As many in cybersecurity know, hackers often use phishing or spearphishing emails as a jumping-off point to infiltrate electronic systems and steal confidential information. In October 2017, Cyber Talk wrote about an incident involving a Homeland Security advisor who was the target of a phishing expedition. It wasn’t an isolated cybersecurity incident. The White House has had its share of hacking incidents in recent years. In an effort to try and get a grip, the U.S. government mandated that federal agencies implement electronic tools to guard against suspicious emails.

That order was handed down roughly a year ago. The specific requirement was implementation of a tool known as DMARC, which authenticates a sender and his or her domain. But according to the The Washington Post, nearly a quarter of government agencies have failed to comply with the mandate, including the White House.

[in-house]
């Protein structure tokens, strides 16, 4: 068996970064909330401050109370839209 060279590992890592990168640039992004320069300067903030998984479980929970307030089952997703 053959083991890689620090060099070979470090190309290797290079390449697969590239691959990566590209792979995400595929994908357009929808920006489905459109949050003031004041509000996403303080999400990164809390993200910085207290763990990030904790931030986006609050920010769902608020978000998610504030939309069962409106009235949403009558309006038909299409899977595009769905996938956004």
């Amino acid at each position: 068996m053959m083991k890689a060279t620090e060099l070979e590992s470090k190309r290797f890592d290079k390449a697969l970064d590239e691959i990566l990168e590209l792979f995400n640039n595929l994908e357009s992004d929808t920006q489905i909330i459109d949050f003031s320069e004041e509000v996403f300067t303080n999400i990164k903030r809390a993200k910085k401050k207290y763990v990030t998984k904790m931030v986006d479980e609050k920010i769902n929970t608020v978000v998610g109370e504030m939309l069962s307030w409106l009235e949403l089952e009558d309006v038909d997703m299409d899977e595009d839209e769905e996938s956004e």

The implications of substandard cyber security are severe, especially when you consider that the U.S government contracts with hundreds of corporations like Lockheed Martin, Boeing, Northrop Grumman, Raytheon, General Dynamics, and others for military and defense systems.

“The White House’s apparent failure to manage email protections risks undermining its authority as it tries to lead a government wide push to improve the cybersecurity of government systems and data,” writes The Washington Post.

On the flip side, report data shows that the majority of federal web domains—69 percent—are in compliance with the DHS directive. That statistic actually outperforms other industry sectors, when it comes to protection against email spoofing—20 percent higher than tech and 30 percent higher than banking.

Get the full story at The Washington Post.